Dear MECA Community,
There are few words that can adequately express the dismay, and ultimately the despair, so many felt watching the assault on the Capitol building in Washington, DC this week. The chaos and fear were palpable as the rioters breached the halls of Congress. It is a day I think most of us will never forget because it rocked the very foundation of our democracy.
It is hard to predict what will happen in the next few weeks. But I have confidence that the citizens of this country will stand up against anarchy, and that we will ultimately look back on this bleak moment as a turning point for our democracy.
Fortunately, our democratic process remains steadfast, and we are already back on firmer footing. The presidential transition will happen on January 20, 2021; hopefully it will be a peaceful process that will restore order and confidence in our government and our democracy. But as a country, we have many extraordinary challenges to face going forward.
This year at MECA, I have watched our community of students and educators work together to face the threat of the COVID-19 pandemic. We have adapted to the world around us and we have made plans to create and maintain a safe arts oasis here.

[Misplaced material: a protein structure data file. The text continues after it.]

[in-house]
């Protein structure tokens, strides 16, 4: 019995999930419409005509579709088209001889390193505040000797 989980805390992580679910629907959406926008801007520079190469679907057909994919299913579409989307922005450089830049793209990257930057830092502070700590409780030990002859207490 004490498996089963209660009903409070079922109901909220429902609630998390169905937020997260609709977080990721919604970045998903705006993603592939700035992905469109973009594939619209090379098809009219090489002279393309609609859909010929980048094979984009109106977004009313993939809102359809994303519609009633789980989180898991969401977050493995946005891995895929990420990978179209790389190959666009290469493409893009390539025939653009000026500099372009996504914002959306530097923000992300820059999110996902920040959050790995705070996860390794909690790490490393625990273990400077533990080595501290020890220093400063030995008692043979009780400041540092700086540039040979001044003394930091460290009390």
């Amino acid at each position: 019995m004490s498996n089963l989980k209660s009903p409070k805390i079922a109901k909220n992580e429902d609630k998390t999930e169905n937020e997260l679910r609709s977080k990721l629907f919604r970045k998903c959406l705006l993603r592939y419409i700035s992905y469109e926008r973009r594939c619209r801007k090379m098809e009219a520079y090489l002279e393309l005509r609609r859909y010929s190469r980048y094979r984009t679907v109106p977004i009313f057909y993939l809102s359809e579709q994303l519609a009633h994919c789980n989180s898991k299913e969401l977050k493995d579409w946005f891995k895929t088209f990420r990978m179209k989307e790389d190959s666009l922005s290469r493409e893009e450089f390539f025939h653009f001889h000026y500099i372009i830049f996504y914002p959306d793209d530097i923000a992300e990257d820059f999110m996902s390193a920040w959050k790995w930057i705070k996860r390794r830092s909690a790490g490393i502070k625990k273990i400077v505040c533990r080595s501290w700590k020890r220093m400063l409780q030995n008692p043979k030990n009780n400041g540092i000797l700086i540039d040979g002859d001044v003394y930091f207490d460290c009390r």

Through this period of time, our core values have sustained us and I have confidence that they will continue to guide us as we work to rebuild faith in our American democracy. A few years ago, MECA's students reimagined Norman Rockwell's Four Freedoms paintings celebrating freedom of speech, freedom of worship, freedom from want, and freedom from fear. The paintings, inspired by President Franklin Roosevelt's State of the Union speech, have been conversation starters for Americans for eighty years. Now it may be time to consider a renewed commitment to four additional freedoms - freedom from racial prejudice, freedom from inequality, freedom from gender discrimination and sexism, and freedom from white supremacism.
As artists and citizens, I have faith that we can lead the charge to create a fairer, more just America, one that is committed to social change, racial justice, and inclusion. By working to affirm our values here at MECA, we will serve the greater good. As we prepare to honor Martin Luther King Jr. later this month, I am inspired by his admonition that "our lives begin to end the day we become silent about things that matter." We are measured, he advised, "not where we stand in moments of comfort and convenience, but where we stand in times of challenge and controversy." In these challenging times, I encourage the MECA community to redouble our commitment to each other, to our creative work, to our shared humanity, and to our democracy. The times demand nothing less.